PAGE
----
Art, Art History and Design, School of


Date of this Version



A THESIS Presented to the Faculty of The Graduate College at the University of Nebraska In Partial Fulfillment of Requirements For the Degree of Master of Fine Arts, Major: Art, Under the Supervision of Professor Peter Pinnell. Lincoln, NE: April 2011

Copyright 2011 Meghan Sullivan


There are many ways in which people communicate but the most powerful ways are often unspoken. Our gestures can convey a tremendous amount of information. The smallest change of posture will alert us to a shift in mood. This is understood on a subconscious level. In every interaction, there are layers of information that color each person’s understanding of what is happening at the moment. Many aspects of our personalities are unknown to others. Subtle and seemingly ordinary interactions can have deep emotional and psychological resonance.

My figurative ceramic sculptures are observations of people existing in prosaic moments. The gestures of my figurative sculptures provide the clues that tell us how to interpret the figures’ relationships and emotions. They may be conversing, sleeping or simply sitting in the same space. However, the idea of our unknown inner self is the subject of this work. A psychological narrative is created within each piece. It is through gesture and body language that the underlying elements of each relationship become evident, such as the depth of communication and the level of intimacy.

These sculptures become allegories for intimacy, vulnerability and fragility. The nudity of the figures contradicts the ordinariness of their situations and heightens their emotional content. The nudity also removes the social cues offered by clothing and emphasizes the feelings evoked by posture. The viewer may feel voyeuristic while observing private spaces in which the figures are unaware. The viewers are given the freedom to interpret the scenario based on their own experiences.

I hire models to pose in imagined scenes. The use of models assures that this work will more realistically reflect the idiosyncrasies of the body. I work with clay additively because this allows me to respond quickly and intuitively to the model. Through this technique, I abstract and exaggerate fleeting, gestural expressions. The energy and motion of my hand as I sculpt is evident in the surface of each piece. This active surface refers to the physicality of the human body. The layered and textural glazes create depth and color that emphasize the modeling of the clay. The color and textures of the surfaces intensify psychological aspects of the figures and of the interactions between the figures.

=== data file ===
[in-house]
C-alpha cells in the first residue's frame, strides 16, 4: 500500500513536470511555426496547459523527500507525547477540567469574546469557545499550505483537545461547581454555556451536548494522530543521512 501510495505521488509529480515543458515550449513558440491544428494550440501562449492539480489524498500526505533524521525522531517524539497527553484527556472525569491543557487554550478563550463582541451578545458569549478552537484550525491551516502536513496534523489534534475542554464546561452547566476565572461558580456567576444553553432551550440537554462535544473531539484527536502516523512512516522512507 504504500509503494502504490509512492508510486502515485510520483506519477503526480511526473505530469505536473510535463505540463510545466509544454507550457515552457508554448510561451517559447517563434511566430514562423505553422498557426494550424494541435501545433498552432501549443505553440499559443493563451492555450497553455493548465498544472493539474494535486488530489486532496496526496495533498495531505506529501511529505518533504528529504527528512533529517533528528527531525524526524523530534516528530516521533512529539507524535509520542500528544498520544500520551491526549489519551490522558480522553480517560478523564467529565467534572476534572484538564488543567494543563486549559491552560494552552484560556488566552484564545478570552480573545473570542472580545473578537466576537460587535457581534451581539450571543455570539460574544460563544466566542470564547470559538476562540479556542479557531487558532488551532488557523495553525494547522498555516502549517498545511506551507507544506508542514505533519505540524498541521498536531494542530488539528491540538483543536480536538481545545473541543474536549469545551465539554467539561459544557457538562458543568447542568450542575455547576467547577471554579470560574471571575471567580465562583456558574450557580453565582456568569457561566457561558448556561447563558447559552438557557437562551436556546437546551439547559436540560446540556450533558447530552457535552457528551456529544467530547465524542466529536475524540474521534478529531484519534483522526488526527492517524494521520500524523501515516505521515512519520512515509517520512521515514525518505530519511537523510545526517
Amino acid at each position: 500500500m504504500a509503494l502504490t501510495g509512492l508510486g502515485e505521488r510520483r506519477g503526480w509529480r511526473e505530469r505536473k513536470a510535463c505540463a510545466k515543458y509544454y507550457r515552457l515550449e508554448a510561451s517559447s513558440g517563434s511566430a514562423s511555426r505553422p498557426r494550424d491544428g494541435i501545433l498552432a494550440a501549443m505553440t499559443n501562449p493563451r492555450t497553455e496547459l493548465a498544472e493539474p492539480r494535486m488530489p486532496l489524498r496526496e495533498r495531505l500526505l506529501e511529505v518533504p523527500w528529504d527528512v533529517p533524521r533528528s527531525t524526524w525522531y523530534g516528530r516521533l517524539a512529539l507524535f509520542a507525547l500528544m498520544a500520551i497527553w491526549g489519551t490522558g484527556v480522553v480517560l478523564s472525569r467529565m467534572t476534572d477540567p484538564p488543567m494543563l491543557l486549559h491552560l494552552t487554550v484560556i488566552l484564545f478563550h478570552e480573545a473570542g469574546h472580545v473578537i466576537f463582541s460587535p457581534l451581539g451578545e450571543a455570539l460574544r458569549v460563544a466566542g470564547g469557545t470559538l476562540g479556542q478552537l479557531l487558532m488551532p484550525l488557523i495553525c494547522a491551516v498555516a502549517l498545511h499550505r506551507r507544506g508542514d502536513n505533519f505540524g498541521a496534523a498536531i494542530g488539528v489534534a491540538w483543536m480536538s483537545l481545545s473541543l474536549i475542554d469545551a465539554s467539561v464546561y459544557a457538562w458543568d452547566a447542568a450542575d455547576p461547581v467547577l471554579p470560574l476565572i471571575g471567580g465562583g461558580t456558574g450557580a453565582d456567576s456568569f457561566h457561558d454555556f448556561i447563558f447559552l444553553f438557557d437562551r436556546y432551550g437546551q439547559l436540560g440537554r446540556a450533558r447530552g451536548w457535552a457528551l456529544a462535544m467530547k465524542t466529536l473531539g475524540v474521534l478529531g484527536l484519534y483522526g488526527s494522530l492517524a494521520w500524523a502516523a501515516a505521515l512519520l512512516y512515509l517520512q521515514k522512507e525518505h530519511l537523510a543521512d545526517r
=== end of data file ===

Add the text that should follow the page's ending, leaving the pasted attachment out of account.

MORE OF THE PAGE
My background has influenced the tone and content of my work. Each piece is based on personal experiences, however the finished work is altered from the actual event. A specific instance from a larger experience is pinpointed and extrapolated to create the final composition. The desire to explore complicated, private, and emotional relationships in my artwork originated from my experiences in a large, close-knit family. When one lives so closely with others, one learns that small interactions are what build and alter relationships. Within each interaction, there are unknown aspects of personality and personal history.

Close relationships contain the fleeting moments that reveal hidden parts of our selves to others through body language. Even though we are all complicated and unique, we are able to understand and relate to each other at a subconscious level. The communication of the emotional and psychological connections is at the heart of my work.

Advisor: Peter Pinnell